Another way he seeks to maximise his influence is by having a second job; working for a living. He is very keen to point out that he does not need to do this: ‘The Lord has commanded that those who preach the gospel should receive their living from the gospel’ (v.14). Or as Eugene Peterson translates, ‘… those who spread the Message be supported by those who believe the Message’ (v.14, MSG). In other words, as Christians we should support financially those who spread the gospel full time.

Paul’s point is that although he had this right, he did not make use of it: ‘Our decision all along has been to put up with anything rather than to get in the way or detract from the Message of Christ’ (v.12b, MSG).

Paul is absolutely passionate about the preaching of the gospel. He does not want anything to hinder its maximum impact. Hence, he does not make use of any of his rights – his mission is paramount (v.15a). He is ‘compelled to preach’ (v.16a). He writes, ‘Woe to me if I do not preach the gospel!’ (v.16b). He is simply discharging an obligation that he feels.

What he wants more than anything is that people should be able to hear the gospel ‘free of charge’ (v.18): ‘I’d rather die than give anyone ammunition to discredit me or impugn my motives’ (v.15, MSG).

This is one of the reasons why we are determined that no one should ever have to pay for doing Alpha. And, this is why we need to resist every attempt to persuade us to fundraise from guests as soon as they have finished Alpha. We do not want people to pay directly or indirectly for the privilege of hearing the gospel. Paul says, ‘I would rather die…’ (v.15b).

I remember when Billy Graham came to preach the gospel in London in 1989. It was suggested at one point that in order for the tickets (which were all free) not to be wasted, they should be sold for a nominal sum of £1 each. The suggestion was rejected out of hand. Billy Graham had determined that he would always preach the gospel free of charge.

Prayer

Lord, help us always to follow this example of the apostle Paul and to maximise the impact and influence of the preaching of the gospel by making it available free of charge and to put up with anything rather than hinder the gospel of Christ

Old Testament

Ecclesiastes 9:13-12:14

Wisdom Better Than Folly

13 I also saw under the sun this example of wisdom that greatly impressed me: 14 There was once a small city with only a few people in it. And a powerful king came against it, surrounded it and built huge siege works against it. 15 Now there lived in that city a man poor but wise, and he saved the city by his wisdom. But nobody remembered that poor man. 16 So I said, “Wisdom is better than strength.” But the poor man’s wisdom is despised, and his words are no longer heeded.

17 The quiet words of the wise are more to be heeded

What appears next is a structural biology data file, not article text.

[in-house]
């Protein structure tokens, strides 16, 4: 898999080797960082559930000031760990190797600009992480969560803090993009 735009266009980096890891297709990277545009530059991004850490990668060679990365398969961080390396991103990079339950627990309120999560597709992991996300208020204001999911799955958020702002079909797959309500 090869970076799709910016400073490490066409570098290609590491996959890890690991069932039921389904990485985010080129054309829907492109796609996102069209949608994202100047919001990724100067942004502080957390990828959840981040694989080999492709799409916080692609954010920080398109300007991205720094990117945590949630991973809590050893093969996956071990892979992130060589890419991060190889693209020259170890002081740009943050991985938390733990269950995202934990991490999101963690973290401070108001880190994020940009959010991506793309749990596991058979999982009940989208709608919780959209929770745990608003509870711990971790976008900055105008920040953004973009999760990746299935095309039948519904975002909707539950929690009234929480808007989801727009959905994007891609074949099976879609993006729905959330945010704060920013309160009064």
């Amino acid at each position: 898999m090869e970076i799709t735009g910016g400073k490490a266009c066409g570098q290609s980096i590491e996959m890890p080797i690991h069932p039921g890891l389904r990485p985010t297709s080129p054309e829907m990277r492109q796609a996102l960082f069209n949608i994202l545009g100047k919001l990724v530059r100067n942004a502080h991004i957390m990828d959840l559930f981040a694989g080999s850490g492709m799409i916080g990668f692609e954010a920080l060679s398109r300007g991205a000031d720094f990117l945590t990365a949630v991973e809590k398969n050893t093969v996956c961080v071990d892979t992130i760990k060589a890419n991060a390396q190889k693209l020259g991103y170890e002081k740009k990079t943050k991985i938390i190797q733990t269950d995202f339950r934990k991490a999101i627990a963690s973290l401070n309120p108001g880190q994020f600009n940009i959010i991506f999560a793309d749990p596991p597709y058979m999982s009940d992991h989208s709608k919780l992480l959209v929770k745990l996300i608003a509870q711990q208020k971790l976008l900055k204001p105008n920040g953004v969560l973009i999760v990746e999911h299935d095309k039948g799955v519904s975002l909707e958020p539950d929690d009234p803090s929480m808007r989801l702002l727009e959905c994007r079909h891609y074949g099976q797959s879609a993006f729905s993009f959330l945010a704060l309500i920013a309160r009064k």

than the shouts of a ruler of fools.
18 Wisdom is better than weapons of war,
  but one sinner destroys much good.

10As dead flies give perfume a bad smell,
  so a little folly outweighs wisdom and honor.
2 The heart of the wise inclines to the right,
  but the heart of the fool to the left.
3 Even as fools walk along the road,
  they lack sense
  and show everyone how stupid they are.
4 If a ruler’s anger rises against you,
  do not leave your post;
  calmness can lay great offenses to rest.

5 There is an evil I have seen under the sun,
  the sort of error that arises from a ruler:
6 Fools are put in many high positions,
  while the rich occupy the low ones.
7 I have seen slaves on horseback,
  while princes go on foot like slaves.

8 Whoever digs a pit may fall into it;
  whoever breaks through a wall may be bitten by a snake.
9 Whoever quarries stones may be injured by them;
  whoever splits logs may be endangered by them.

10 If the ax is dull
  and its edge unsharpened,
more strength is needed,
  but skill will bring success.

11 If a snake bites before it is charmed,
  the charmer receives no fee.

12 Words from the mouth of the wise are gracious,
  but fools are consumed by their own lips.
13 At the beginning their words are folly;
  at the end they are wicked madness—
14   and fools multiply words.

No one knows what is coming—
  who can tell someone else what will happen after them?

15 The toil of fools wearies them;
  they do not know the way to town.

16 Woe to the land whose king was a servant
  and whose princes feast in the morning.
17 Blessed is the land whose king is of noble birth
  and whose princes eat at a proper time—
  for strength and not for drunkenness.

18 Through laziness, the rafters sag;
  because of idle hands, the house leaks.

19 A feast is made for laughter,
  wine makes life merry,
  and money is the answer for everything.

20 Do not revile the king even in your thoughts,
  or curse the rich in your bedroom,
because a bird in the sky may carry your words,
  and a bird on the wing may report what you say.

Invest in Many Ventures

11Ship your grain across the sea;
  after many days you may receive a return.
2 Invest in seven ventures, yes, in eight;
  you do not know what disaster may come upon the land.

3 If clouds are full of water,
  they pour rain on the earth.
Whether a tree falls to the south or to the north,
  in the place where it falls, there it will lie.
4 Whoever watches the wind will not plant;
  whoever looks at the clouds will not reap.

5 As you do not know the path of the wind,
  or how the body is formed in a mother’s womb,
so you cannot understand the work of God,
  the Maker of all things.

6 Sow your seed in the morning,
  and at evening let your hands not be idle,
for you do not know which will succeed,
  whether this or that,
  or whether both will do equally well.

Remember Your Creator While Young

7 Light is sweet,
  and it pleases the eyes to see the sun.
8 However many years anyone may live,
  let them enjoy them all.
But let them remember the days of darkness,
  for there will be many.
Everything to come is meaningless.

9 You who are young, be happy while you are young,
  and let your heart give you joy in the days of your youth.
Follow the ways of your heart
  and whatever your eyes see,
but know that for all these things
  God will bring you into judgment.
10 So then, banish anxiety from your heart
  and cast off the troubles of your body,
  for youth and vigor are meaningless.

12Remember your Creator
  in the days of your youth,
before the days of trouble come
  and the years approach when you will say,